So I’ve had little time for Twitter, Facebook or Google+, and no time for blogging, and I’ve made no progress at all—not so much as a scratch—on the Gunn & Bohemia sequel, beyond a few scribbled notes about a few changes I want to make to the timeline, for the last two weeks.

Today I begin getting wound back into all that. I have those notes about the timeline changes, and I’ll be getting busy with that shortly. Also, beginning this week, I’ll be doing more to promote Mr. Gunn & Dr. Bohemia—although I’m not quite sure yet how I might do that. One thing that’s for sure is to try to get readers to post reviews on Amazon, Barnes & Noble, Goodreads, and so on.

Before I sign off to get started on the timeline, though, I do have one piece of excellent news to report: The short story I wrote for Xchyler Publishing’s Around the World in 80 Days anthology competition was accepted! Yay! I received the contract papers just the other day. I expect to be able to begin editing work on that shortly, and it should see the light of day in early Spring, I think.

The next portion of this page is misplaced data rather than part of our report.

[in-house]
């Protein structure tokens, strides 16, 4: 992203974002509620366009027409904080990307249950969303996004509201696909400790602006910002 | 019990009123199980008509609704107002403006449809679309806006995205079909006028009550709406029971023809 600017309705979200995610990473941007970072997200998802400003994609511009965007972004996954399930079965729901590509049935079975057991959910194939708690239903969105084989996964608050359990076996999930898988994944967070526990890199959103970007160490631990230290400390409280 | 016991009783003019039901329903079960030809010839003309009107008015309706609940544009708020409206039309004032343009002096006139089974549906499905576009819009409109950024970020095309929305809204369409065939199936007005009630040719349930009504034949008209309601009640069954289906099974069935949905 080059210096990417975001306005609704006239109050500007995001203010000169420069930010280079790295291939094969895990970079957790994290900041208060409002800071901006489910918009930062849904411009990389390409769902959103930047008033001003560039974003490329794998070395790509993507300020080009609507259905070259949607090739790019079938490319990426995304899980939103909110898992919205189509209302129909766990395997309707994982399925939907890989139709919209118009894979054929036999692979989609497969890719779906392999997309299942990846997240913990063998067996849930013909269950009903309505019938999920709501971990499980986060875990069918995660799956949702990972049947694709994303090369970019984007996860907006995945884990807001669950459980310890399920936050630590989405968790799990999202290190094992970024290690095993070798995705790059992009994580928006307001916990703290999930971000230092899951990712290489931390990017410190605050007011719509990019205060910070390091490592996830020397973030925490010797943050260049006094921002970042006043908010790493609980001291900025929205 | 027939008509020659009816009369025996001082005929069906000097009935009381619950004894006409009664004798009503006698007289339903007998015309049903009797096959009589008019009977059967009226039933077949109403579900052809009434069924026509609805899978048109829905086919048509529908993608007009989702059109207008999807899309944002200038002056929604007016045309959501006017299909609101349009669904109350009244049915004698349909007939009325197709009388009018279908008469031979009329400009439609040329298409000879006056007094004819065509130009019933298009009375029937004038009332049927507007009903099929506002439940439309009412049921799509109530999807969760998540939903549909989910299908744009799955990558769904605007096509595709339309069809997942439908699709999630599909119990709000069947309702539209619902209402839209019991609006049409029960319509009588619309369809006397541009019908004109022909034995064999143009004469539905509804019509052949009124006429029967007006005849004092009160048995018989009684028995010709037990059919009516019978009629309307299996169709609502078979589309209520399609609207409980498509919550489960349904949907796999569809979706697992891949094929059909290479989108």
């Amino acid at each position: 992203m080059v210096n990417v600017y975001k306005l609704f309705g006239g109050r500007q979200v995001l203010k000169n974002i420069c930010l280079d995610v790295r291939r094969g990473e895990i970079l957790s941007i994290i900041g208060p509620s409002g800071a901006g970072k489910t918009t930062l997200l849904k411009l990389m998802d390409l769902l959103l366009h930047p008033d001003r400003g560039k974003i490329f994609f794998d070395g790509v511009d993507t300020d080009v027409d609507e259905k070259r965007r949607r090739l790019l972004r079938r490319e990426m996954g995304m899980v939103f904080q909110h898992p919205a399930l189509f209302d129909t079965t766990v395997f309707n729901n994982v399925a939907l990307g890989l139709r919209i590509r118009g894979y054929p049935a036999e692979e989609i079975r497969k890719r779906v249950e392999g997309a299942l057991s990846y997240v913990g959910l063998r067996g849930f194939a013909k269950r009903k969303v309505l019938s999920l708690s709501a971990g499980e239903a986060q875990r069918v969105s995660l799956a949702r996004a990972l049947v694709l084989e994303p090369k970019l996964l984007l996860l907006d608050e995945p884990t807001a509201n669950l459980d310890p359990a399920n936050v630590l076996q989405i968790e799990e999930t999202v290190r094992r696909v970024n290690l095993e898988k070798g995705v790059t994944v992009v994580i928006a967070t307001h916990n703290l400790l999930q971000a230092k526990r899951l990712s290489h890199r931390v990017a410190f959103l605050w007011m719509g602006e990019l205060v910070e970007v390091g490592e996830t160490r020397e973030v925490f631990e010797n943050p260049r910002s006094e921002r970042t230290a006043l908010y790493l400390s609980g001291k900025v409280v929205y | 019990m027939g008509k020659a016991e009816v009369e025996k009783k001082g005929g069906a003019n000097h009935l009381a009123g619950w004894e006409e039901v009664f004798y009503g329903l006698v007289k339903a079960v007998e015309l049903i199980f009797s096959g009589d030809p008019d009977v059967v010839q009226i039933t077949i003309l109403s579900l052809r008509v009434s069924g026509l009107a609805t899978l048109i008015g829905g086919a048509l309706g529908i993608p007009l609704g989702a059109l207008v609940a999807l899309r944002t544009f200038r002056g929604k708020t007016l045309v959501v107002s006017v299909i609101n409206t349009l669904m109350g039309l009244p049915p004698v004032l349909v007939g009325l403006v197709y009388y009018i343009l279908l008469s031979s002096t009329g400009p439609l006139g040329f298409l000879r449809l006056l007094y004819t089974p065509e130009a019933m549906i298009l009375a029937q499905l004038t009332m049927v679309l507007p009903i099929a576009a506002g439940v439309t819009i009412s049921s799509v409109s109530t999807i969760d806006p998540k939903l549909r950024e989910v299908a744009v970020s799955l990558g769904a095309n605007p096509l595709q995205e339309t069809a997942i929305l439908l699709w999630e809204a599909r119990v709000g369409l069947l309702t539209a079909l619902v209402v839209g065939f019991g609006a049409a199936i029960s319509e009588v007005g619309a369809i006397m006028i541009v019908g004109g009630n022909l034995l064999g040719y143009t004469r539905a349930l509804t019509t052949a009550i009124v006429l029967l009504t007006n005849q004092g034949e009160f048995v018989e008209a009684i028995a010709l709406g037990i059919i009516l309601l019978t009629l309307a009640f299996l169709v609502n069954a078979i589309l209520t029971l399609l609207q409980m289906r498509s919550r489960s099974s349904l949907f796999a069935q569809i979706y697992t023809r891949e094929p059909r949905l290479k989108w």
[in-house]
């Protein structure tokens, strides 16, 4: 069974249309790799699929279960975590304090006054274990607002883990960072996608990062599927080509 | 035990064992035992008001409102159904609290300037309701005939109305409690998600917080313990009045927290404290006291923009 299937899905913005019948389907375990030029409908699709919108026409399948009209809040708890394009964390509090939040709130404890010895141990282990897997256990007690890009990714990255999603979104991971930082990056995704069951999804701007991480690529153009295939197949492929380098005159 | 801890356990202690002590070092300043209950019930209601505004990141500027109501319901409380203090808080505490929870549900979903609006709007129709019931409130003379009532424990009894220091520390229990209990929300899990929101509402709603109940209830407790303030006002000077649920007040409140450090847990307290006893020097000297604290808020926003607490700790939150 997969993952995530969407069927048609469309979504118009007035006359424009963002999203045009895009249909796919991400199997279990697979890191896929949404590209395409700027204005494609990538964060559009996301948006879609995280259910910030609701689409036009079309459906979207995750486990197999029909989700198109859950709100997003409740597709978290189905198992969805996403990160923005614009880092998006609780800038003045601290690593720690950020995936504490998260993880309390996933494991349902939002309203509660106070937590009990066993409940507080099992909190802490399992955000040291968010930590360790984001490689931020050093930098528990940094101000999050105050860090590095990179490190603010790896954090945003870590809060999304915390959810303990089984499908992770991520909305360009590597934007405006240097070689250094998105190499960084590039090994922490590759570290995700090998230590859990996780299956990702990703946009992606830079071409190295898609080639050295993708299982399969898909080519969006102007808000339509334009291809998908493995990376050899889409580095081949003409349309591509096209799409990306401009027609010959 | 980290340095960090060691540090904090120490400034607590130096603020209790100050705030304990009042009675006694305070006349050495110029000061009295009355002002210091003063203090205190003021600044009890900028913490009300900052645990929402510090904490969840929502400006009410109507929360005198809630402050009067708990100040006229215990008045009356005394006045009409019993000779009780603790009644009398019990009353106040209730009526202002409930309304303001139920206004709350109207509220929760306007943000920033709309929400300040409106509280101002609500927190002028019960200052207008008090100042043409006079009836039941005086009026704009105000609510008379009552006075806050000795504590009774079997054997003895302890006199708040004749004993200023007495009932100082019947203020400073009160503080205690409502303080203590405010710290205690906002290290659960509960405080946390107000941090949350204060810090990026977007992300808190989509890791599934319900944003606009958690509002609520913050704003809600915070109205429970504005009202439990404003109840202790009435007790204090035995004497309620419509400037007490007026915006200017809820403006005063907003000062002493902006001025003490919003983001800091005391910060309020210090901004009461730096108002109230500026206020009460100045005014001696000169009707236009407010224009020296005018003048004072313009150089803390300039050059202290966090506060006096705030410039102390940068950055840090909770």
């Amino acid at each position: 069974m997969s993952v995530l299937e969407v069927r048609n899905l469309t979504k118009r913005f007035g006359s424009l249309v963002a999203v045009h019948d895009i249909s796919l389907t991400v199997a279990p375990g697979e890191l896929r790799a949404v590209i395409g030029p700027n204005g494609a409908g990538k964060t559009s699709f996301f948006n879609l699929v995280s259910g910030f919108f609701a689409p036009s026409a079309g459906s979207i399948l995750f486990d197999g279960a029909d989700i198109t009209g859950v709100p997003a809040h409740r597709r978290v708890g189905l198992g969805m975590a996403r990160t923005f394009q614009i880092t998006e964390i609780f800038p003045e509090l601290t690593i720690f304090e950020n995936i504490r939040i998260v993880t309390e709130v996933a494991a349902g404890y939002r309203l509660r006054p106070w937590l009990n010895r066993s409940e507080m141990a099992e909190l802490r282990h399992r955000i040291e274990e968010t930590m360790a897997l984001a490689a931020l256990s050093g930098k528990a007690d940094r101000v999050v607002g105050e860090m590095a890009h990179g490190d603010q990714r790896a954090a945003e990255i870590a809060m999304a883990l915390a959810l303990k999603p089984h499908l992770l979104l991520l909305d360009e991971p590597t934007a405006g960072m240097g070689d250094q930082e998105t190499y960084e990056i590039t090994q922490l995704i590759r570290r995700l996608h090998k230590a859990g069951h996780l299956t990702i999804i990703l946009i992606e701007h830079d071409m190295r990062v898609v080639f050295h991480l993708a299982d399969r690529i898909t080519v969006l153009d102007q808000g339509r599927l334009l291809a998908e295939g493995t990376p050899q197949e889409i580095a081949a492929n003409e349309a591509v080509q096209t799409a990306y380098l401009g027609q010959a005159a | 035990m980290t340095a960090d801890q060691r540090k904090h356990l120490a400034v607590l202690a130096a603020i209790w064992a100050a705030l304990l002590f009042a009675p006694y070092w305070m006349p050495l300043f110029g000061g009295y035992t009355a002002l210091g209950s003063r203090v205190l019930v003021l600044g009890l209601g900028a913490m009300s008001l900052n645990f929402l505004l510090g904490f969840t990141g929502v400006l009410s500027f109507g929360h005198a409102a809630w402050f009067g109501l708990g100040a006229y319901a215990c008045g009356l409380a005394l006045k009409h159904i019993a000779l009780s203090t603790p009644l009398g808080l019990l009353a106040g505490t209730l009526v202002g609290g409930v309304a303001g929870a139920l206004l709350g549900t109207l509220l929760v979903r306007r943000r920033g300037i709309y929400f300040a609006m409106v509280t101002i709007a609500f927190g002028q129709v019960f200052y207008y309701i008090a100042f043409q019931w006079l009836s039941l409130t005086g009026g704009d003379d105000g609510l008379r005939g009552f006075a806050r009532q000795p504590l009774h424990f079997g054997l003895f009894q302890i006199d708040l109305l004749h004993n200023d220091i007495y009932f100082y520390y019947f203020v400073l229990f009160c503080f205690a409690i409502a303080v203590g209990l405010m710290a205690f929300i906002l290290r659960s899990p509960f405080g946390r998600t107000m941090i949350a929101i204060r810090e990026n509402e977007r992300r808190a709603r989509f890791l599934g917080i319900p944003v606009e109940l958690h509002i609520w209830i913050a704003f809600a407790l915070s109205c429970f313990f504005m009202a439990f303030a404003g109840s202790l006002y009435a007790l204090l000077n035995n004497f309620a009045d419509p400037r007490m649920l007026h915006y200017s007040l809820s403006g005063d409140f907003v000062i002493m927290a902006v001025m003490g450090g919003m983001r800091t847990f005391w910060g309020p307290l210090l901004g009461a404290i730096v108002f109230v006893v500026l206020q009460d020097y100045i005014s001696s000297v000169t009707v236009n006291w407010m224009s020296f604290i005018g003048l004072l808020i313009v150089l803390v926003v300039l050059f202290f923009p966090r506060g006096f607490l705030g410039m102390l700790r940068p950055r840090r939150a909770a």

On that note, then, it’s time to refresh my tea mug and get busy. Until next time, gentle reader . . .

Getting Your Book on Shelves, and An Interview

Interview

Gentle readers, I did an interview! J. Aurel Guay asked me a bunch of questions about my past, present, and future writing. Enjoy! The page is here.

Consignments – or, Getting Your Book On Shelves

A tip for writers: you’ve seen those shelves in your local bookshops that say Local Author (or something similar). Wouldn’t it be cool to see print copies of your works there? Of course it would. Here’s how:

  1. Find your local indie bookshops. You might already know them, or some of them. Do a web search and make a list.